Thalidomide (Thalomid) has been demonstrated to be an antiangiogenic
agent with some activity in glioblastoma multiforme. This ongoing
study currently has 37 enrolled patients. Patients were started on a
dose of 100 mg/d of thalidomide. This was increased by 100 mg/d,
weekly, to a maximum dose of 500 mg/d, if tolerated. The mean age was
52 years (range: 2769 years). The male/female ratio was 19/18.
The mean dose tolerated was 300 mg, with a range of 200 to 500 mg/d.
Patients were stratified by such prognostic factors as debulking
surgery, previous response to treatment, age, and performance status.
Twenty-seven patients had documented glioblastoma multiforme at
initial diagnosis, while 10 were initially diagnosed as having lower
grade tumors and were confirmed to have glioblastoma multiforme at
recurrence. At initial diagnosis, 28 patients had debulking surgery.
All patients had received radiotherapy. Seventeen patients had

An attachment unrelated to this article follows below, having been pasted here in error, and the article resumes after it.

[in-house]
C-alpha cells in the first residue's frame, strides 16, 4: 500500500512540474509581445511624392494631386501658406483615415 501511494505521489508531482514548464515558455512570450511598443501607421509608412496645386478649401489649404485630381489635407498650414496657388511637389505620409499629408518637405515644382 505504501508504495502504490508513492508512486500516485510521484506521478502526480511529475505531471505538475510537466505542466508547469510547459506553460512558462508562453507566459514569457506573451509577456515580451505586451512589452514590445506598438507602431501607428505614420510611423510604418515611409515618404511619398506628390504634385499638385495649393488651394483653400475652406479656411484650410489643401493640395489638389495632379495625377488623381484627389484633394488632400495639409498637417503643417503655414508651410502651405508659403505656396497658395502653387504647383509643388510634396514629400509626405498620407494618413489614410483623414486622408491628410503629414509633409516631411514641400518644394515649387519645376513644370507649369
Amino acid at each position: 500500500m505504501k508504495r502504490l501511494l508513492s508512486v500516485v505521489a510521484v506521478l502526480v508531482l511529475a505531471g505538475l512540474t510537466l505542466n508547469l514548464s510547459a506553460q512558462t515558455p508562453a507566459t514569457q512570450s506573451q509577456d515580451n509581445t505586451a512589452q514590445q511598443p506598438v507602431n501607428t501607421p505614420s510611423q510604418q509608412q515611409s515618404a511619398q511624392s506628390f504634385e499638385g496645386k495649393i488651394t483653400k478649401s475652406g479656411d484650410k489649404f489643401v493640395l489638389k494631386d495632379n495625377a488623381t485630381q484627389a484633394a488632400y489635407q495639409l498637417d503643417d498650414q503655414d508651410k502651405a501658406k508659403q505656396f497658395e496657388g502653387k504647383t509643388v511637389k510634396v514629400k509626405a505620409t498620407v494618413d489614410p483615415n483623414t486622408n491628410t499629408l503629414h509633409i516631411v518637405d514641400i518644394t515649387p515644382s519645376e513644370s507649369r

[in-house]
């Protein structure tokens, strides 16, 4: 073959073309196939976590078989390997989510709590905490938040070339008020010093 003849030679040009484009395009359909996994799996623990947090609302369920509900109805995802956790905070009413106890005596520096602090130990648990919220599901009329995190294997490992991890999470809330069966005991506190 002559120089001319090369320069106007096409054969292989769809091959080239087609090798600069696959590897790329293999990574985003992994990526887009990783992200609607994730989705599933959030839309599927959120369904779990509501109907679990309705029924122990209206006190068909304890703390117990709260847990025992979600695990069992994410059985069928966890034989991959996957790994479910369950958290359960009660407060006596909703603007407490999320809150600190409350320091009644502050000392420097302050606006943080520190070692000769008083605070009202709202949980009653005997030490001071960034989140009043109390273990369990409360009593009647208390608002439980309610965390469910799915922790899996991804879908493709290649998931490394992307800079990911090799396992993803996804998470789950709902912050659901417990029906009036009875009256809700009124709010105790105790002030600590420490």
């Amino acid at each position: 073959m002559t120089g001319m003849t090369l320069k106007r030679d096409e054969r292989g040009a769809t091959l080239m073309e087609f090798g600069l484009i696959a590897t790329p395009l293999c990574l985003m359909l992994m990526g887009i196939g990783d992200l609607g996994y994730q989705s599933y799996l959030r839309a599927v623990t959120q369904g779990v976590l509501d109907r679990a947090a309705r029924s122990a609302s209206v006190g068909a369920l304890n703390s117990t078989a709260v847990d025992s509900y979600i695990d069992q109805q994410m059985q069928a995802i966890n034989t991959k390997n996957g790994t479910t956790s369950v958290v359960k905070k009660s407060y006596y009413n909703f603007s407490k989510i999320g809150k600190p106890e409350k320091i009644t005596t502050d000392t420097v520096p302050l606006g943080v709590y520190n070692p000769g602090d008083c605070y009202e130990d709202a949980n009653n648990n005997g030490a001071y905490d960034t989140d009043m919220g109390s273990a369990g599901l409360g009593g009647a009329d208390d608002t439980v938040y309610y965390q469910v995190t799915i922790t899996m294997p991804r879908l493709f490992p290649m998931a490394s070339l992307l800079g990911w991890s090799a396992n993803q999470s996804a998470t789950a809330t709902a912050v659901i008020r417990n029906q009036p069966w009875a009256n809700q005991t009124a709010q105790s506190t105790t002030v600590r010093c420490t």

received prior chemotherapy.
Thirty-four patients were assessable for response: 5 (15%) patients
achieved a partial response and 11 (32%) achieved stable disease.
Eighteen patients had progressive disease. The median survival in
this group was 27 weeks. In all the patients in whom a partial
response or stable disease was achieved, there was either a
stabilization or reduction in the steroid dose. Assessment of quality
of life or Karnofsky performance status also showed improvement or
stabilization in the group of patients with partial response or
stable disease. Plasma vascular endothelial growth factor (VEGF)
levels were assessed in these patients. There was no correlation with
plasma VEGF levels and response or prognosis. Thalidomide was
well-tolerated with no grade 4 toxicities. The most common toxicity
was fatigue. Skin rash occurred in four patients. Quantitative
sensory neural testing was performed on all patients, three of which
demonstrated deterioration and two of which had associated paresthesia.
CONCLUSION: Thalidomide is a well-tolerated antiangiogenic
agent with some biologic activity in recurrent glioblastoma